When the world gets closer.

We help you see farther.

Sign up to our expressly international daily newsletter.

Already a subscriber? Log in.

You've reach your limit of free articles.

Get unlimited access to Worldcrunch

You can cancel anytime.

SUBSCRIBERS BENEFITS

Ad-free experience NEW

Exclusive international news coverage

Access to Worldcrunch archives

Monthly Access

30-day free trial, then $2.90 per month.

Annual Access BEST VALUE

$19.90 per year, save $14.90 compared to monthly billing.save $14.90.

Subscribe to Worldcrunch
This Happened

This Happened - April 29: The U.S. Evacuates Saigon

In April of 1975, as North Vietnamese troops approached the southern capital of Saigon, U.S. President Gerald Ford ordered the evacuation of all Americans from the country.

Get This Happened straight to your inbox ✉️ each day! Sign up here.


How did the fall of Saigon happen?

After years of conflict, the North Vietnamese army launched a final offensive on South Vietnam in 1975. As the North Vietnamese army advanced towards Saigon, the South Vietnamese army and government collapsed. At the end of April, North Vietnamese troops entered Saigon, and the South Vietnamese government surrendered.

What were the consequences of the fall of Saigon?

The fall of Saigon led to the unification of Vietnam under Communist rule. Many South Vietnamese who had worked with the American military or government were imprisoned or sent to "re-education" camps. The United States and other countries accepted thousands of refugees from South Vietnam, many of whom resettled in the U.S.

How was the evacuation of Saigon conducted?

The U.S. military conducted a massive evacuation effort, which involved the deployment of helicopters, transport planes, and naval vessels. U.S. personnel and Vietnamese civilians were airlifted from Saigon to ships waiting in the South China Sea. The operation was known as Operation Frequent Wind. The evacuation of Saigon was widely covered by the media, and many Americans were shocked by the images of chaos and desperation.

You've reached your limit of free articles.

To read the full story, start your free trial today.

Get unlimited access. Cancel anytime.

Exclusive coverage from the world's top sources, in English for the first time.

Insights from the widest range of perspectives, languages and countries.

Geopolitics

China Is Recruiting Former NATO Pilots — Is That OK?

A Parliamentary committee that oversees German intelligence services is questioning Beijing increasing recruitment activities of those who know Western weaponry best. This raises a fundamental strategic question as China-West tensions grow .

German air forces conducting exercises.

A Tornado fighter pilot of the air force squadron 33 from Büchel rolls after the landing on the air base of the tactical air force.

© Rainer Jensen via Zuma Press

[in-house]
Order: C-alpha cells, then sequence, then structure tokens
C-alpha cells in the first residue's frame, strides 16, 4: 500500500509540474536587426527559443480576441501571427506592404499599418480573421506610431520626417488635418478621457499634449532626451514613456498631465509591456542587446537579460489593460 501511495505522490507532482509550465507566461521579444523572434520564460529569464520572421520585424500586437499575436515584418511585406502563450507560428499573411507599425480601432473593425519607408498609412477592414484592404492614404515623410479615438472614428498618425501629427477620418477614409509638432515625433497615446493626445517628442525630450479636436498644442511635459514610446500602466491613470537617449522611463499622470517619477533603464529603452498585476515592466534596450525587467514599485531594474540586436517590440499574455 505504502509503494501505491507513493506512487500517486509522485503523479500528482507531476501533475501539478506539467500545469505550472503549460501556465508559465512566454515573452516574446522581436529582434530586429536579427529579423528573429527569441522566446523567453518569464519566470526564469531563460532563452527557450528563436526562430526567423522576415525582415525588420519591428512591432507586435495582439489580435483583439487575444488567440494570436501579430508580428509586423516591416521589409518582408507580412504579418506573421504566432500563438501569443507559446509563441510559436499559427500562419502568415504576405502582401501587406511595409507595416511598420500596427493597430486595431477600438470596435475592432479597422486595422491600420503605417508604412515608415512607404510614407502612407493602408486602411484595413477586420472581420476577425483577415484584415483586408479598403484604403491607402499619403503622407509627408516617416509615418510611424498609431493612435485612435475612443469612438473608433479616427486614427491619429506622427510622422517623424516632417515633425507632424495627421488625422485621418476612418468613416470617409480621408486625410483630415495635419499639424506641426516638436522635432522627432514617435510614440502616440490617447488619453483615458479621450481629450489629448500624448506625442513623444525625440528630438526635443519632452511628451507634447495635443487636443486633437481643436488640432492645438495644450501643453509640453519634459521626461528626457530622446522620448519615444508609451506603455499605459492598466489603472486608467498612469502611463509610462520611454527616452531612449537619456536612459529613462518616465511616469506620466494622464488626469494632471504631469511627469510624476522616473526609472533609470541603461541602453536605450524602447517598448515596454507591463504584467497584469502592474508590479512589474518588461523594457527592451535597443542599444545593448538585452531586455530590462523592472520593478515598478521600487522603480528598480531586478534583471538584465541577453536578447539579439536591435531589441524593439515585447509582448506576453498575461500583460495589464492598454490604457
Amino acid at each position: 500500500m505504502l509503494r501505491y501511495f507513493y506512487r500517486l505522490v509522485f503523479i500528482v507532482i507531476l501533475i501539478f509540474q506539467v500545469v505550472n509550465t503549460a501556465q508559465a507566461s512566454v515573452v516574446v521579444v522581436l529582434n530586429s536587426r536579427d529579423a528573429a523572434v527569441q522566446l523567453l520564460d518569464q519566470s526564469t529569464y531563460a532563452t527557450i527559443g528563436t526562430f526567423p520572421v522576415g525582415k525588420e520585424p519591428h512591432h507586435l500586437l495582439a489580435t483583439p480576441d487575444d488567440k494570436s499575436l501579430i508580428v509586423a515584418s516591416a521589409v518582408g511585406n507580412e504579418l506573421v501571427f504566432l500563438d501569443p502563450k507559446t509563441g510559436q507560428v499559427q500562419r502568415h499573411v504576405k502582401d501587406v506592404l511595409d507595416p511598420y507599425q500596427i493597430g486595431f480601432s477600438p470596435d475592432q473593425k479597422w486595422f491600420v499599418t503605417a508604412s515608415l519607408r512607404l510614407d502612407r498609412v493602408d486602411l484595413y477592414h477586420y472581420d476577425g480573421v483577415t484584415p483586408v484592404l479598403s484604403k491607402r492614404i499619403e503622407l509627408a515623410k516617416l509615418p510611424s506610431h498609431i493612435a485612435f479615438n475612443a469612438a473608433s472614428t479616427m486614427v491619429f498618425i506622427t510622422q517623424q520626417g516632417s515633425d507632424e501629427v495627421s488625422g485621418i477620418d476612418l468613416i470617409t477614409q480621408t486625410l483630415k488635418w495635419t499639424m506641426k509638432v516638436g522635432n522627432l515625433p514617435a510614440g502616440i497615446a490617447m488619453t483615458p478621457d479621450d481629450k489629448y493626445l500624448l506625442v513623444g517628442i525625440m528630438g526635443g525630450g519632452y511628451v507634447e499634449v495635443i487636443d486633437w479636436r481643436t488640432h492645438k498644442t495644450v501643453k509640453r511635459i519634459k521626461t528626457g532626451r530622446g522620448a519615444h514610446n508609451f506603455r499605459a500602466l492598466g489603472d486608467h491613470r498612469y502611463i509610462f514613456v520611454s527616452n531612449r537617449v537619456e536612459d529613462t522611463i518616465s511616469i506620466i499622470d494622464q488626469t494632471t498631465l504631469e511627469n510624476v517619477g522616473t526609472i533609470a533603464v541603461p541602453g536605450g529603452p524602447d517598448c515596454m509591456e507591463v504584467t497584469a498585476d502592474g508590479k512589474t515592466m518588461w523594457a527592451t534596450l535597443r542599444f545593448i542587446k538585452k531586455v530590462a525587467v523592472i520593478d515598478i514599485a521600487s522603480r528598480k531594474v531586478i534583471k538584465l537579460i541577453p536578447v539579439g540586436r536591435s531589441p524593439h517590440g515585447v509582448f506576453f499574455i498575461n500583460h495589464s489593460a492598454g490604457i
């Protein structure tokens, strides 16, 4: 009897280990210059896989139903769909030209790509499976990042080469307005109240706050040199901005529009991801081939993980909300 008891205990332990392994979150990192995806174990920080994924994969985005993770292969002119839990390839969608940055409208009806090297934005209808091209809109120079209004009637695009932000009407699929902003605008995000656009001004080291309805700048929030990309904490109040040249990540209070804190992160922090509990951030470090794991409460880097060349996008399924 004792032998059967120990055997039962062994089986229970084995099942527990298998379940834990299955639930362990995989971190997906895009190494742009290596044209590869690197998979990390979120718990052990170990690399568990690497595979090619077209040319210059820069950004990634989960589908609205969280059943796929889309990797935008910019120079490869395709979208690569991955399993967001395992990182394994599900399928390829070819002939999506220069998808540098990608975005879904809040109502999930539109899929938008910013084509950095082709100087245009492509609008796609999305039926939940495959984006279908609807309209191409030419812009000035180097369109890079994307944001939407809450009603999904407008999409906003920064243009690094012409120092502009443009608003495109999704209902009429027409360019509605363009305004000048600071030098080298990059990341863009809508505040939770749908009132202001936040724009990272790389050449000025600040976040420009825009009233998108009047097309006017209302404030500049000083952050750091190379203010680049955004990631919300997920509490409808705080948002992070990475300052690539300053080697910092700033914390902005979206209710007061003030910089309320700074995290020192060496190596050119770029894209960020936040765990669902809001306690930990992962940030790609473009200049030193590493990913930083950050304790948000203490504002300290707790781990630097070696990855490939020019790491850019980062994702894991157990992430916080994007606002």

Lennart Pfahler, Tim Röhn

BERLIN — The German Bundestag’s Parliamentary Supervisory Committee meets in private. It is rare for any details of the discussions between delegates, who oversee the activities of the German intelligence services, to leak to the outside world.

But in the past week, the Committee very deliberately broke its usual vow of silence. In a public statement, delegates called for stricter regulations for government employees whose jobs relate to matters of security, when they make the move to the private sector.

Above all, the committee said that engaging in work for a foreign power should “automatically qualify as a breach of the obligation to secrecy for civil servants with jobs related to matters of security."

One reason for the unusual announcement: growing concerns about Chinese efforts to recruit former German military and intelligence officers.

In security circles, the word is that the Beijing regime is showing a marked interest in operational and tactical information from the West. Beijing is looking to recruit NATO pilots, with the aim of honing fighting techniques against Western military planes and helicopters. This recruitment often happens via foreign flying schools.

Keep reading...Show less

You've reached your limit of free articles.

To read the full story, start your free trial today.

Get unlimited access. Cancel anytime.

Exclusive coverage from the world's top sources, in English for the first time.

Insights from the widest range of perspectives, languages and countries.

Already a subscriber? Log in.

You've reach your limit of free articles.

Get unlimited access to Worldcrunch

You can cancel anytime.

SUBSCRIBERS BENEFITS

Ad-free experience NEW

Exclusive international news coverage

Access to Worldcrunch archives

Monthly Access

30-day free trial, then $2.90 per month.

Annual Access BEST VALUE

$19.90 per year, save $14.90 compared to monthly billing.save $14.90.

Subscribe to Worldcrunch

The latest